Animal Collective Feels

Animal Collective Feels

2.0 out of 52.0 out of 52.0 out of 52.0 out of 52.0 out of 52.0

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I dunno. Maybe I’m just a Philistine, or maybe it’s because I’m not from New York—which may be saying the same thing—but I just don’t get how a bunch of grunting and howling is supposed to turn basic folk-rock into some kind of transcendental listening experience. Sure, Animal Collective hinted that their new release Feels would be more “experimental” than their previous work (though it shares many traits with their last album Sung Tongs). But that, as ever, is no excuse for making a ho-hum record. If there are a few tracks that manage to be tranquilly enjoyable, it seems that the credit is due more to serendipity than to Animal Collective’s overarching musical plan.

The second half of Feels is better than the first, mostly because it’s calmer. Early tracks like “Grass” and “The Purple Bottle” are so bombastically cheery as to make The Polyphonic Spree seem phlegmatic—and your skip-ahead button seem virtually irresistible. Now, all this leaping around, hootin’ and hollerin’ may seem like fun when you’re tripping on E (then again, what doesn’t?), but in general, Feels is at its best with the metronome set to adagio. Slower offerings like “Banshee Beat” and “Loch Raven” undulate in layered, rising cues, and a sense of comfortable languor permeates the instrumentation. Plus, you can actually make out a few of the lyrics, which is nice if you’re into long pauses between words.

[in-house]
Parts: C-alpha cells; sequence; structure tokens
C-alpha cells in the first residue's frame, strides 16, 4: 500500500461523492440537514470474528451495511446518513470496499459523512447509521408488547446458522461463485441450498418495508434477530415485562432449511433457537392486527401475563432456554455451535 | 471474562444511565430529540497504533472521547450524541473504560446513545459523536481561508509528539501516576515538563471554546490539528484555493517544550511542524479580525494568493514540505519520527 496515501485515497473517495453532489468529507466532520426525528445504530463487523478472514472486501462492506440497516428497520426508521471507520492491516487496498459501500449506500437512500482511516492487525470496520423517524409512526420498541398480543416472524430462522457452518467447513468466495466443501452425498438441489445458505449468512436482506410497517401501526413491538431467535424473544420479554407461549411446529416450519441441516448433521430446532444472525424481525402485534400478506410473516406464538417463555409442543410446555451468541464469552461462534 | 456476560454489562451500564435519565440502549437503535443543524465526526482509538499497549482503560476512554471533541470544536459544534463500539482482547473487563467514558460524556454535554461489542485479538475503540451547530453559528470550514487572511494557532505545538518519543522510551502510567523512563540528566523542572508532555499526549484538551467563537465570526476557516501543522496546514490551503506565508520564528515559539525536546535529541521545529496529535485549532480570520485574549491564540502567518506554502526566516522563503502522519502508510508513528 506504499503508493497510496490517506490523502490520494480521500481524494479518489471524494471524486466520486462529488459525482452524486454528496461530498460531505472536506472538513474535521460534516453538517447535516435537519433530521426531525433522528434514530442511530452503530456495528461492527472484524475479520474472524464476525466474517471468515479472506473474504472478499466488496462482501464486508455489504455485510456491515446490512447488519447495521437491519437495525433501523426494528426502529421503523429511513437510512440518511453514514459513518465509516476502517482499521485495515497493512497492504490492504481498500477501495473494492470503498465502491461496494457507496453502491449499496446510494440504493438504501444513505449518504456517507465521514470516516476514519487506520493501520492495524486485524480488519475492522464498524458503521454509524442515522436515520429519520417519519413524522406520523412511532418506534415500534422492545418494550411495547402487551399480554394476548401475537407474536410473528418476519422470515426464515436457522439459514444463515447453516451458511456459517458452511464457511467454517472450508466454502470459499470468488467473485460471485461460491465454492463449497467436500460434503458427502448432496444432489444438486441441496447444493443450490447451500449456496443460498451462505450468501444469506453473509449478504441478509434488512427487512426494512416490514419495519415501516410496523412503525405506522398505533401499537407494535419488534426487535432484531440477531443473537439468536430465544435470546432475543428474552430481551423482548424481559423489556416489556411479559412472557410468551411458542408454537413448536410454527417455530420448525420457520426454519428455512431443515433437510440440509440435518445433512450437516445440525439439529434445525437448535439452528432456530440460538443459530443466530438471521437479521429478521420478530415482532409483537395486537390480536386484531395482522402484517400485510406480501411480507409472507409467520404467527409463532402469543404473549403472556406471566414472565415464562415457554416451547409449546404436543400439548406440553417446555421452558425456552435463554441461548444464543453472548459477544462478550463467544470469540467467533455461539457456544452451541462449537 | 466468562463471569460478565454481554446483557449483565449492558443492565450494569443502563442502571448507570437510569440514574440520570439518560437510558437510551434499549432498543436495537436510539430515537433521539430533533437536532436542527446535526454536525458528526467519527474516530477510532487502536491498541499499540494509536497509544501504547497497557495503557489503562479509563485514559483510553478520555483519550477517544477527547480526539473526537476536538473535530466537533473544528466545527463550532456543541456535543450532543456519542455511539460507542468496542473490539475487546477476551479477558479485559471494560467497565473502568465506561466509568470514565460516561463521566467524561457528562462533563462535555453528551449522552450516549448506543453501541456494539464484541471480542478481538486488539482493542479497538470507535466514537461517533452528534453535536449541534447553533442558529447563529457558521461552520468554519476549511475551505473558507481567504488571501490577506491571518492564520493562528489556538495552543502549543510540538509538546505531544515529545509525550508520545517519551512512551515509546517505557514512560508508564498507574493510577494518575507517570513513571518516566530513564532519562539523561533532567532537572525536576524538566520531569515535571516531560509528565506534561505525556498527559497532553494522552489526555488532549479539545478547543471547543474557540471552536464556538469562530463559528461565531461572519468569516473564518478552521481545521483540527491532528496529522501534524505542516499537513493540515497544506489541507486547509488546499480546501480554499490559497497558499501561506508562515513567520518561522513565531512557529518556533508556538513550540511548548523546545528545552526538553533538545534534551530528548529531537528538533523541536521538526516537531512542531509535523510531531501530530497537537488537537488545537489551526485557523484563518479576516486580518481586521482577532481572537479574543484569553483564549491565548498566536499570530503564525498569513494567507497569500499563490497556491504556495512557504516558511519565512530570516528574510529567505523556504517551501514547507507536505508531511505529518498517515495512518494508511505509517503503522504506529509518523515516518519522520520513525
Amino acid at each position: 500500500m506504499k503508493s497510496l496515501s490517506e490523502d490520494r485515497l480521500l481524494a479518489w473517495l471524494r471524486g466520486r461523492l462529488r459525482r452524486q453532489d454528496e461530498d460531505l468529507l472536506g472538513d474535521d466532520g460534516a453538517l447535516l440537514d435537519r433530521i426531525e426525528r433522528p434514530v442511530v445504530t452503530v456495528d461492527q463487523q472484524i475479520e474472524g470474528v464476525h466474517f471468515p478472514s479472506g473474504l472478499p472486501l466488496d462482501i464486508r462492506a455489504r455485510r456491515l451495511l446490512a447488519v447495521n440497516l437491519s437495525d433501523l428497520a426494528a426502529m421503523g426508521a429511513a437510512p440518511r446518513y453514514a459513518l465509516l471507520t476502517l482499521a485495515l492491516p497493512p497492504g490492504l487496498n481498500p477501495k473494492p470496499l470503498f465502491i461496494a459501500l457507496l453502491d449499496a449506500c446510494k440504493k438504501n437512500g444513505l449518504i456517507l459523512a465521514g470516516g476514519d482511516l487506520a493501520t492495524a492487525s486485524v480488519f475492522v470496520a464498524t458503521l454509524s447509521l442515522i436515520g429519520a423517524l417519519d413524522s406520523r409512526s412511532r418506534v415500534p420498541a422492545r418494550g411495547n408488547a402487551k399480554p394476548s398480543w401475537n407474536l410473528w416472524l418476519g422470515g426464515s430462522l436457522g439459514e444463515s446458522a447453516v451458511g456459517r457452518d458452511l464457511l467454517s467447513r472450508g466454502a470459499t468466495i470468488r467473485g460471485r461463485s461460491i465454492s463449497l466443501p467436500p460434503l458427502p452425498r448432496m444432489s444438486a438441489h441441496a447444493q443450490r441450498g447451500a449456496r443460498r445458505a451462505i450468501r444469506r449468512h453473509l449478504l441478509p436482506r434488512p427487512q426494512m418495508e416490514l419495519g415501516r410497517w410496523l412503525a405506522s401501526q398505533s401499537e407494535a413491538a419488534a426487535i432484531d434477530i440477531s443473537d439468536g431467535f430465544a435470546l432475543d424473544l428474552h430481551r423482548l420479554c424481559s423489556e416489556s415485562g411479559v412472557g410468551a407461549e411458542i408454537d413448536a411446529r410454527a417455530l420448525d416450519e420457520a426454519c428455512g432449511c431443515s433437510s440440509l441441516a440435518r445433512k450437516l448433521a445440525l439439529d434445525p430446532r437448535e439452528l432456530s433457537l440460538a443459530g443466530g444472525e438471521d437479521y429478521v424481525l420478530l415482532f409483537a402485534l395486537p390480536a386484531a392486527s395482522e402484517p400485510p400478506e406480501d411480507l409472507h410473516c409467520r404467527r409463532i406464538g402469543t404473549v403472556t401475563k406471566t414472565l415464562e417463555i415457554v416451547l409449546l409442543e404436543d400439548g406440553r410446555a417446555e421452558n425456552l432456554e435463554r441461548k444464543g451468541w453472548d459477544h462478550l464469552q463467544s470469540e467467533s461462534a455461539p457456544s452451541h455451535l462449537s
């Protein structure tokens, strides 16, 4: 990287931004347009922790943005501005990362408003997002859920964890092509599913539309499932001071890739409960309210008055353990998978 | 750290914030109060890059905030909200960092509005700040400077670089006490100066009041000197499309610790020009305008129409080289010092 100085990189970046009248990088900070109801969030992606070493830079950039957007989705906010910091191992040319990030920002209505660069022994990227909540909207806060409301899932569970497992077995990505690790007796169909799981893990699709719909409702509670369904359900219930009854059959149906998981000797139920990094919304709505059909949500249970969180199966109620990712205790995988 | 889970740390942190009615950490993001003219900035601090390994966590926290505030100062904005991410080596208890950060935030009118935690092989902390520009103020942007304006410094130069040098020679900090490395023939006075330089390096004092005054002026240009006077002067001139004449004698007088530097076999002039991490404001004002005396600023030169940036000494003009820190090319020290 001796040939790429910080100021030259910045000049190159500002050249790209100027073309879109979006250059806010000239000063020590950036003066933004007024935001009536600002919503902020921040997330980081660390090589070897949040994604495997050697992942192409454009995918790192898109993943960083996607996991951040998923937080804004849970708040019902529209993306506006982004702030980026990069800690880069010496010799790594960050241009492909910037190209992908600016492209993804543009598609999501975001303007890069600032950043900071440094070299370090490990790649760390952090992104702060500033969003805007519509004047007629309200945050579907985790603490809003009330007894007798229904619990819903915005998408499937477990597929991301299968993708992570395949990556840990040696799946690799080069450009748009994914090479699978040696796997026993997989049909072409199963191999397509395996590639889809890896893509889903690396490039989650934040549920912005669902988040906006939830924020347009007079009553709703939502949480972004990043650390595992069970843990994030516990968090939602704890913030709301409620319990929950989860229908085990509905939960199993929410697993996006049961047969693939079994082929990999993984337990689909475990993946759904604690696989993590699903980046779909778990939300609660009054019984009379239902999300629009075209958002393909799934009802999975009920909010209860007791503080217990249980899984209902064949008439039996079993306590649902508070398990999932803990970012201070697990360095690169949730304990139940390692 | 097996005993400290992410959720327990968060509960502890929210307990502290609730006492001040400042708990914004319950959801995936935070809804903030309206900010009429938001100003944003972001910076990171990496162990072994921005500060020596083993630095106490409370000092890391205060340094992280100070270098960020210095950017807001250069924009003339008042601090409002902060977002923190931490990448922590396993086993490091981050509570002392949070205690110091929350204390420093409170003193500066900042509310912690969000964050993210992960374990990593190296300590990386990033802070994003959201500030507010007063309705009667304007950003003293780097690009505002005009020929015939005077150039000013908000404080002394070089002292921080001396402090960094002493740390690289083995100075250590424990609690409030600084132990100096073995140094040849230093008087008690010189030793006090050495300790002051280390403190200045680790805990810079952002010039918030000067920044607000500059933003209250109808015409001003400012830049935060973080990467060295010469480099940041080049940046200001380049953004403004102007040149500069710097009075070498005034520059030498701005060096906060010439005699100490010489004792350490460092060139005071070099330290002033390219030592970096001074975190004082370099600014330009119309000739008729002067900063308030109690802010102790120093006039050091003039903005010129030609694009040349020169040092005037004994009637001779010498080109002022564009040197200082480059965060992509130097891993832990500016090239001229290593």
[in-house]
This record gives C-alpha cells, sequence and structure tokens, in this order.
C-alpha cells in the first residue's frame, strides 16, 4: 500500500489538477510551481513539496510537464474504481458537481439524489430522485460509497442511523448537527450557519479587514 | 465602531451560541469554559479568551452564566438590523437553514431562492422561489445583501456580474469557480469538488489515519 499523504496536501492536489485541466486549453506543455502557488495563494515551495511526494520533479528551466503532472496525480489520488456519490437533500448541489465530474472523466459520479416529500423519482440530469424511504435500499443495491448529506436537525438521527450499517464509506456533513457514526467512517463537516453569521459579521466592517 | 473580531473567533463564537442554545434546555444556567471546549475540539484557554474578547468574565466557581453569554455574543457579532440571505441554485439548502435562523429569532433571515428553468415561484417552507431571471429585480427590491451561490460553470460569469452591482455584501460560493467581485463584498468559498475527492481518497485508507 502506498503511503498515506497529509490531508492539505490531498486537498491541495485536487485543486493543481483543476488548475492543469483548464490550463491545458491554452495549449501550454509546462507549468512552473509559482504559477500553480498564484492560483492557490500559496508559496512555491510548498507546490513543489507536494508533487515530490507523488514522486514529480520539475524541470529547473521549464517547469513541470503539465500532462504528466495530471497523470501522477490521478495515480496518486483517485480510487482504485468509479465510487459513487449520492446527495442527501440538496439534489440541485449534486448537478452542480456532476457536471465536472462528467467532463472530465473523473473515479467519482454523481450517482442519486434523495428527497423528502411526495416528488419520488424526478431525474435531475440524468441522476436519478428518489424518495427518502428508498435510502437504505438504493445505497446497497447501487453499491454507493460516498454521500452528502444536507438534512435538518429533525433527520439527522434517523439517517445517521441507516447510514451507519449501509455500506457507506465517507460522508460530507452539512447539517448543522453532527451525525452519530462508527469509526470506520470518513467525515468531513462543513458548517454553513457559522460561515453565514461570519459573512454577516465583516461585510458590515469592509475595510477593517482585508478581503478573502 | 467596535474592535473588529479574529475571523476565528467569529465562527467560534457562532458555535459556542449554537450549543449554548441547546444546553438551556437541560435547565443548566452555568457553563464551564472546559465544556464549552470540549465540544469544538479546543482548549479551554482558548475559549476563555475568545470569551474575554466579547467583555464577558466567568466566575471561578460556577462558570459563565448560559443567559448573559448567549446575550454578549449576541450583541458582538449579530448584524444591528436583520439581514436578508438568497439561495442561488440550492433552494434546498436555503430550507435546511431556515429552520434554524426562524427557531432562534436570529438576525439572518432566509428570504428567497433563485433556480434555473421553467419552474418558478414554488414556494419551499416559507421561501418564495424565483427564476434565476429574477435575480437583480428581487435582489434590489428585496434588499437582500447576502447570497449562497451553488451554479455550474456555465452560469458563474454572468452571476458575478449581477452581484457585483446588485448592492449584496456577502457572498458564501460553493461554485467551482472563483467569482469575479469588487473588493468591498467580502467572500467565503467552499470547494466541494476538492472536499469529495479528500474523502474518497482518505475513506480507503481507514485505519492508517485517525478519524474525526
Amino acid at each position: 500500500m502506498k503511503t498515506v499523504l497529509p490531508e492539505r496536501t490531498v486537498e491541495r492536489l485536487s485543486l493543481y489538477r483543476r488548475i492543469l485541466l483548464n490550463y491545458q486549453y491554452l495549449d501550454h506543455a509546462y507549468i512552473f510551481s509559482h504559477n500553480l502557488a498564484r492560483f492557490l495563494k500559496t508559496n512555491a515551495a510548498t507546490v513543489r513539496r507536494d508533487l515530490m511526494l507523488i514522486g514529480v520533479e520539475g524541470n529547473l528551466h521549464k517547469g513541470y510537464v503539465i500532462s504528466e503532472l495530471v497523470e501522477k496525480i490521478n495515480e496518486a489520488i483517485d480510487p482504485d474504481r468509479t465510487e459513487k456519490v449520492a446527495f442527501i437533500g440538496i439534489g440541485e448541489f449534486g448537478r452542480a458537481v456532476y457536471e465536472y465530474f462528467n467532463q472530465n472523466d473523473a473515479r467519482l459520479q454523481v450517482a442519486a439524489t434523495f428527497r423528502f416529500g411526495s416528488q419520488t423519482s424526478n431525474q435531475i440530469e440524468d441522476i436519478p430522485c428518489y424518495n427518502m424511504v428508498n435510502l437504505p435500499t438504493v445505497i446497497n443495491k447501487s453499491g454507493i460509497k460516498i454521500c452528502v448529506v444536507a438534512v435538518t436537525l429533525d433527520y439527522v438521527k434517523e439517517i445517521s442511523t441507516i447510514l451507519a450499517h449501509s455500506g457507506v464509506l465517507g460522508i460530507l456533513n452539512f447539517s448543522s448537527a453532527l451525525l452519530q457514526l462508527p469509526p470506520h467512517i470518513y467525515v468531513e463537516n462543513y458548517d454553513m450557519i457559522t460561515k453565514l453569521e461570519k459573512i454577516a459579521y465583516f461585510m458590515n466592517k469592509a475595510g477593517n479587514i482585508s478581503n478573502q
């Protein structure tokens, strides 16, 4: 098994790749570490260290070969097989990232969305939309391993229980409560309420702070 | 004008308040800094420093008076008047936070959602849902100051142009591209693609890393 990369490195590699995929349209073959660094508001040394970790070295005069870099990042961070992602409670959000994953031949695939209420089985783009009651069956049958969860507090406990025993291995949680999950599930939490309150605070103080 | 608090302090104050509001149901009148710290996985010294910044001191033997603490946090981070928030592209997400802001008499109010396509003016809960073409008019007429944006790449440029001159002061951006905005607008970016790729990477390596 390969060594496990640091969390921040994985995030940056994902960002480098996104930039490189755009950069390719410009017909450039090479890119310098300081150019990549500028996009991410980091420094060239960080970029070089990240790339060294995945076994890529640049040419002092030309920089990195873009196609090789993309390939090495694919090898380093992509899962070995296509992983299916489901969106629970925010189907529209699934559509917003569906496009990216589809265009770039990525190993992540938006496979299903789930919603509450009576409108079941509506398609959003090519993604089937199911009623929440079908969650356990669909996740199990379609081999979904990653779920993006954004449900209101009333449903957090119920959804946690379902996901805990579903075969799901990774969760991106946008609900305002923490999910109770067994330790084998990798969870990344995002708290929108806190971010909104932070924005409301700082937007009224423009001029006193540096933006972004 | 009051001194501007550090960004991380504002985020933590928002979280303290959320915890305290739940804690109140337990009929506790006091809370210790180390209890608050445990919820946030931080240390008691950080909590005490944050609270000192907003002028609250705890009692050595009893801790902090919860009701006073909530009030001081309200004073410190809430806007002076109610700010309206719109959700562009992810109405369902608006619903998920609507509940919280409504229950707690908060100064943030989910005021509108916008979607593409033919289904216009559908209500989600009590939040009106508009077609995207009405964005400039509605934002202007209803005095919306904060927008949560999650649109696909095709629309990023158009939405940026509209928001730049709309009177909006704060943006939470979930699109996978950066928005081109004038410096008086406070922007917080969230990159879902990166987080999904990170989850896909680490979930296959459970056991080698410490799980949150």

Problem is, Feels fails to come together as a coherent whole. Even as you find yourself enjoying one of the tracks, the next is inevitably jarring or out of place. There’s no musical plan here or, if there is, it’s the sort of plan that Dr. Evil would come up with. Some die-hards will surely rationalize that such capriciousness makes the record “challenging,” but I think most listeners will simply find it annoying. If you’re an Animal Collective devotee—especially if you’re a fan of Sung Tongs—then you may want to give Feels a shot. It contains enough kernels of Animal Collective’s older, simpler work to please the hardcore hippie that surely lurks inside you. But if you’re just getting interested in the band for the first time, you’d be better off checking out Danse Manatee instead.

Release Date
October 20, 2005
Fat Cat